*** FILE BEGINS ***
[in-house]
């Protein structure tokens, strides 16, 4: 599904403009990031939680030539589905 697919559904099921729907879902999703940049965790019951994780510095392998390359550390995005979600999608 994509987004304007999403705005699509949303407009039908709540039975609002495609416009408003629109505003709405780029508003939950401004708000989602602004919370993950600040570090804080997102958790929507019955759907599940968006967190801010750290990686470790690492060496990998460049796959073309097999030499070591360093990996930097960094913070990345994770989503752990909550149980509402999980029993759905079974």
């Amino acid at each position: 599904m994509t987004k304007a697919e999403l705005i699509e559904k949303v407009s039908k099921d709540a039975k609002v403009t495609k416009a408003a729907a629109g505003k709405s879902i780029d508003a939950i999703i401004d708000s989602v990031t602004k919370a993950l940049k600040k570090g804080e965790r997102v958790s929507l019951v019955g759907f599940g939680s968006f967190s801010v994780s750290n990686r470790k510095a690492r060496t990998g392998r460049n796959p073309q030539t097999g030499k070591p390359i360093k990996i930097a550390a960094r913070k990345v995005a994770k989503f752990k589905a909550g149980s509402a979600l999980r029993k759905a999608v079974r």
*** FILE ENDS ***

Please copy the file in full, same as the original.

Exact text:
[in-house]
């Protein structure tokens, strides 16, 4: 599904403009990031939680030539589905 697919559904099921729907879902999703940049965790019951994780510095392998390359550390995005979600999608 994509987004304007999403705005699509949303407009039908709540039975609002495609416009408003629109505003709405780029508003939950401004708000989602602004919370993950600040570090804080997102958790929507019955759907599940968006967190801010750290990686470790690492060496990998460049796959073309097999030499070591360093990996930097960094913070990345994770989503752990909550149980509402999980029993759905079974």
């Amino acid at each position: 599904m994509t987004k304007a697919e999403l705005i699509e559904k949303v407009s039908k099921d709540a039975k609002v403009t495609k416009a408003a729907a629109g505003k709405s879902i780029d508003a939950i999703i401004d708000s989602v990031t602004k919370a993950l940049k600040k570090g804080e965790r997102v958790s929507l019951v019955g759907f599940g939680s968006f967190s801010v994780s750290n990686r470790k510095a690492r060496t990998g392998r460049n796959p073309q030539t097999g030499k070591p390359i360093k990996i930097a550390a960094r913070k990345v995005a994770k989503f752990k589905a909550g149980s509402a979600l999980r029993k759905a999608v079974r």